Wool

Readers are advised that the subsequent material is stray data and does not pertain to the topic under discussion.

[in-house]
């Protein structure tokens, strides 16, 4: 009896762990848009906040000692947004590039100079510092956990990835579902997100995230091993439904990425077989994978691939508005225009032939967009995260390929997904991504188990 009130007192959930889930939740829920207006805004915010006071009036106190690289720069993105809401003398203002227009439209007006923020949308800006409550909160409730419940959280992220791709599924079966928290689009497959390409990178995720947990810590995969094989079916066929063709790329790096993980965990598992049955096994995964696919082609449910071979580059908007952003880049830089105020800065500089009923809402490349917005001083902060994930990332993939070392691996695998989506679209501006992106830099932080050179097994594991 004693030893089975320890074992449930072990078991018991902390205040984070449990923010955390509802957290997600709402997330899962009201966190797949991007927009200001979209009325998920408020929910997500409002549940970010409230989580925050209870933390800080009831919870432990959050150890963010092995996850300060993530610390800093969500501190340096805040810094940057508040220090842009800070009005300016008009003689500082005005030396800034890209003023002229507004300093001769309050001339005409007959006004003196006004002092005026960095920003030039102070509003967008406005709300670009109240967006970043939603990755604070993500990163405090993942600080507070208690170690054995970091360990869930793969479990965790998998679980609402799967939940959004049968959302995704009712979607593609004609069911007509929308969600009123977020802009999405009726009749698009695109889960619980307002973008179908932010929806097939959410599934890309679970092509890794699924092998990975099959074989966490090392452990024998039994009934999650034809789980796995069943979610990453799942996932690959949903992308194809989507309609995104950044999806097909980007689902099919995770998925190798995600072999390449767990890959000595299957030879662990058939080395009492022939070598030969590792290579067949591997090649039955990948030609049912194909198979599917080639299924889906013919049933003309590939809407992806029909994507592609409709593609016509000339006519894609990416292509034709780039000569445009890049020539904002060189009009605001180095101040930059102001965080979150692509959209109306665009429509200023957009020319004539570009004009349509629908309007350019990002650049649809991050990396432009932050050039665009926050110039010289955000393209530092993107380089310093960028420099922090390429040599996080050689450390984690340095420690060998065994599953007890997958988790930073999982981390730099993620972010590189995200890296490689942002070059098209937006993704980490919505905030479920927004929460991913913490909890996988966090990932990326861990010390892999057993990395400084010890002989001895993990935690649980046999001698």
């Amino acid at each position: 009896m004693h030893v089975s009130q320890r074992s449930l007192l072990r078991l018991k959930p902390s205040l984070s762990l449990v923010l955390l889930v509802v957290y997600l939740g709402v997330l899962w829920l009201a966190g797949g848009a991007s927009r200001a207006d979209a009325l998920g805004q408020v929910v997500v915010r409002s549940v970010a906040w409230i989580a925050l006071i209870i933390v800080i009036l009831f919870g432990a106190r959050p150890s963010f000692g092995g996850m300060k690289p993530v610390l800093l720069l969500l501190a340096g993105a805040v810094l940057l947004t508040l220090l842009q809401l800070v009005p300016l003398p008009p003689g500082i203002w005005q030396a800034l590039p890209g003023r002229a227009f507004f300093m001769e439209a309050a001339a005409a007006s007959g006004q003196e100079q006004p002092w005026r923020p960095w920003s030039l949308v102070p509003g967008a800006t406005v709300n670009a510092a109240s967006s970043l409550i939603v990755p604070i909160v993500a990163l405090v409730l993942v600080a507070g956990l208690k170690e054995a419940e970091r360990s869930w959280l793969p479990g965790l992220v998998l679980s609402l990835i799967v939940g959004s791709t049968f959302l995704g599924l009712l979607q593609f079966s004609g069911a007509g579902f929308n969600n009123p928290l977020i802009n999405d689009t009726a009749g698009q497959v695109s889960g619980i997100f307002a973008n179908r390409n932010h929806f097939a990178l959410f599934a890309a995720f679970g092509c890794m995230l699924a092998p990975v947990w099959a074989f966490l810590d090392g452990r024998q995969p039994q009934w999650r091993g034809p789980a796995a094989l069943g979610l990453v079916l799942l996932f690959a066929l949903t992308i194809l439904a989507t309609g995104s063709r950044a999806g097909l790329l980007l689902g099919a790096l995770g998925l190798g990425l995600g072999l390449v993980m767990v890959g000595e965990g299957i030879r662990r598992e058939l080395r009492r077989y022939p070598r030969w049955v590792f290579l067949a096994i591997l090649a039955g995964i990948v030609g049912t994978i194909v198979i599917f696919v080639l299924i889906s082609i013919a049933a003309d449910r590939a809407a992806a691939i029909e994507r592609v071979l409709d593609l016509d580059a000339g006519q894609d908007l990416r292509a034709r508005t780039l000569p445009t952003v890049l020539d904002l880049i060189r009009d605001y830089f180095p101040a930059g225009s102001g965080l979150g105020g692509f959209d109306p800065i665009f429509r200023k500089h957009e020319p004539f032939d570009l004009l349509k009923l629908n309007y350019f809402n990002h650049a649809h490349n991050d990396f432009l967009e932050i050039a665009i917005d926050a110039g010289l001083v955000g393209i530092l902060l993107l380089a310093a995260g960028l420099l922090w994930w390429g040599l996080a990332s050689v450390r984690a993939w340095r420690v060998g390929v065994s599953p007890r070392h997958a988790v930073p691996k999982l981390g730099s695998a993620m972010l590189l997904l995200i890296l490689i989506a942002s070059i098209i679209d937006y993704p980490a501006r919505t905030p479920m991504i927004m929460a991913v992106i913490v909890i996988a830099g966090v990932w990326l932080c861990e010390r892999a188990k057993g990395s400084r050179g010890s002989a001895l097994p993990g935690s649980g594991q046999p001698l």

It is believed that in ancient times, wild sheep had a more hairy than wooly coat, with wooly sheep and as such the use of wool being dependent on selective breeding. Statuary in Iran suggests that this process may have begun as early as 6000 BC though wooden garments have not been dated until two thousand years later around which time wool was introduced to Europe. Dyed with natural materials, often requiring sophisticated knowledge and techniques, much of the value of wool in ancient times was dependent on the quality or type of its dying. For example, Tyrian purple, the deep crimson that became synonymous with imperial power in the Roman empire was derived from sea snails at great effort and expense. In the Byzantine empire a child born to the reigning emperor was said to be “born in the purple”. Woollen artefacts from antiquity are rare due to their perishability, however, Coptic textiles woven from dyed wool are often well preserved by their being included in tombs where Egyptian aridity aided their preservation.

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